Nothing but the nightmare had seemed real while it was going on, as if the other lost world had been dreamed or imagined. Now that world, no longer lost, was here the one solid reality.

The novel’s vagueness, then, should not be regarded as a fault or flaw but as a deliberately sought technique of disorientation. The narrator, by the way, remarks frequently that “[r]eality has always been something of an unknown quantity to me,” and also that “the unreality of the outer world appeared to be an extension of my own disturbed state of mind,” so how much of this is to be taken as real and how much a hallucination is persistently in question. As Lethem remarks, Kavan introduces visions and dream-sequences into a narrative whose grounding tone is already hallucinatory and oneiric, layering unreality upon unreality.

The unreality, however, has real meaning. Kavan is investigating the instinct for destruction—both self-destruction and the destruction of others—which is the only thing that can explain humanity’s potentially world-ending violence. Both nature and civilization are collapsing around our trio of narrator, woman, and warden: walls of ice are closing in on the world from north and south poles, cities are destroyed, refugees massacred, nuclear weapons deployed, and in the few temperate zones hysteria reigns. Their menage—and folieà trois is the microcosm of a more general catastrophe, one that could only have been written in the middle of the twentieth century, the world’s first epoch in which a secular and man-made apocalypse is possible. Hence the novel’s seeming villain, the warden, is presented as a charismatic and attractive figure with his piercing blue eyes (“his arrogant, ice-blue gaze,” clearly meant to evoke the ice), even as the young woman is doom-eager and submits to her degradation—

Something in her demanded victimization and terror, so she corrupted my dreams, led me into dark places I had no wish to explore. It was no longer clear to me which of us was the victim. Perhaps we were victims of one another.

—and as the narrator remarks again and again on his kinship to or identity with the cruel warden—”we were like brothers, like identical twin brothers.” The point is not to “blame the victim” but to understand the capacities of the human psyche that make us all victims and victimizers, sometimes of ourselves. We are all entangled in the potential catastrophe, just as this book’s presiding consciousness is dispersed among the three characters who keep flowing into one another and losing their discrete identities—with all of them, perhaps, echoes of the “sadistic mother” named at the beginning of the story and of the author composing it.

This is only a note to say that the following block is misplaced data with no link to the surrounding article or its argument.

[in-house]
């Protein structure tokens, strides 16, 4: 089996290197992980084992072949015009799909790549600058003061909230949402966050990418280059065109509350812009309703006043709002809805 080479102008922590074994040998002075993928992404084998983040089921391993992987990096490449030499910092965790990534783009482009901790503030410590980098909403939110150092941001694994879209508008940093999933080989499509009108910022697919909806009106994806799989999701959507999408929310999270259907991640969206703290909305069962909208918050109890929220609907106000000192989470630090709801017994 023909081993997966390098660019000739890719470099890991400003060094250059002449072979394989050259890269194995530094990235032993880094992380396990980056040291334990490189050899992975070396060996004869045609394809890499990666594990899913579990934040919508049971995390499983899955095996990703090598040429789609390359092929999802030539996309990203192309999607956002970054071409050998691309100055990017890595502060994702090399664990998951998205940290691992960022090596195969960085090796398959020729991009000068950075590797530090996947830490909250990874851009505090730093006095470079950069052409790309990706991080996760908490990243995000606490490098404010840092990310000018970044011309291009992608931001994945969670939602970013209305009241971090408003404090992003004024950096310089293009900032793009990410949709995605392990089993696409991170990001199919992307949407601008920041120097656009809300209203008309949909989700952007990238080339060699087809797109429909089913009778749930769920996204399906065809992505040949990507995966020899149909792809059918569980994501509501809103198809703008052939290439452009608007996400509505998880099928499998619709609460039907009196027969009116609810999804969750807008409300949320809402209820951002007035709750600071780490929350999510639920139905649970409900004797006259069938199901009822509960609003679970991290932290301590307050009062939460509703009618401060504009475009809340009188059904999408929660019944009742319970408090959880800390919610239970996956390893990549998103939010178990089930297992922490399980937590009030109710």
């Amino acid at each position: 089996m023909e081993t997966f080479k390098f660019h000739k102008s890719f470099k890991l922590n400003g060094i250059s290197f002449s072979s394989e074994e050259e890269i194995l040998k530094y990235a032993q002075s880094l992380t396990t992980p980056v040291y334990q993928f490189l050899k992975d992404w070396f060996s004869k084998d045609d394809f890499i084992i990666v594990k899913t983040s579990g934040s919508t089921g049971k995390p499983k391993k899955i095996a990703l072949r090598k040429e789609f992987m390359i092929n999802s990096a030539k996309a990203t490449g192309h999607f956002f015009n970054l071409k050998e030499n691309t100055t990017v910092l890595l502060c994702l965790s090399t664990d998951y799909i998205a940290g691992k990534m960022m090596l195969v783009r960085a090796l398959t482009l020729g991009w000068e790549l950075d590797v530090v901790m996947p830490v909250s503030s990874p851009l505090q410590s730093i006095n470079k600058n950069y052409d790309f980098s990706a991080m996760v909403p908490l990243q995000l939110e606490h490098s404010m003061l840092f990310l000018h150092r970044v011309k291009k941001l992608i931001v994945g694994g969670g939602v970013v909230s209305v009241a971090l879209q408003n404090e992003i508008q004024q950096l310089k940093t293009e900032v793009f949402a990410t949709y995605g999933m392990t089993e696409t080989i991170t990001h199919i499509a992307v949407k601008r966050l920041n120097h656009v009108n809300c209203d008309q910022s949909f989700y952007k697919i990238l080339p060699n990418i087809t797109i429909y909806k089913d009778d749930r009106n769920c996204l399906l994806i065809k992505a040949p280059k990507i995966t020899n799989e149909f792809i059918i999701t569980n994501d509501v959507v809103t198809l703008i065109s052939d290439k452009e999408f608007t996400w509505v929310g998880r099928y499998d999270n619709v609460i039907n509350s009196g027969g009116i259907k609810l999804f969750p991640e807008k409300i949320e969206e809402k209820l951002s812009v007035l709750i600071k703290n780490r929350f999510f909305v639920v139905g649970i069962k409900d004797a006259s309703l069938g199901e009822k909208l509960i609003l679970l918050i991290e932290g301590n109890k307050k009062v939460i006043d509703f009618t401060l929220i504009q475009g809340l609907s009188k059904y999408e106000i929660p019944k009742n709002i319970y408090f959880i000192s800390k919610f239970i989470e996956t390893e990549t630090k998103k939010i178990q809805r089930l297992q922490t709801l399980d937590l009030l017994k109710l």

As with even the most dreamy of dystopias, there is a moralistic streak in Ice. The narrator is some kind of naturalist who desultorily intends to research the Indris, a species of singing lemur who seem to figure as the opposite of the ice, nature as a redemptive or utopian force. When the narrator finds them in the equatorial jungle after attempting to put his obsession with the young woman behind him, he is given a vision of bliss and peace:

It seemed more as if I received a message of hope from another world; a world without violence or cruelty, in which despair was unknown. I had often dreamed of this place, where life was a thousand times more exciting and splendid than on earth.

He quickly decides that this is not for him, not for humanity at large in their present state: “But I knew that my place was here, in our world under sentence of death…I was committed to violence and must keep to my pattern.” Humanity seems to deserve its destruction at the hands of sadistic mother nature, in the narrator’s (and author’s?) opinion:

Instead of my world, there would soon be only ice, snow, stillness, death; no more violence, no war, no victims; nothing but frozen silence, absence of life. […] A frightful crime had been committed, against nature, against the universe, against life. By rejecting life, man had destroyed the immemorial order, destroyed the world; now everything was about to crash down in ruins.

Earlier, the narrator observes of the ice spreading over the world that “the sight…did not seem intended for human eyes,” suggesting with the modernist writer’s characteristic religious diffidence the vague potential of another, higher intelligence that can make sense of the mess we have made. In the meantime, we have the mysteries of fiction, our public dreaming, to ponder, and Kavan dreams them up brilliantly.


If you would like to support my work, you might please buy, read, and review Portraits and Ashes or The Ecstasy of Michaela (or even just pledge via email to exchange a free ebook for an honest public review). Thanks for reading!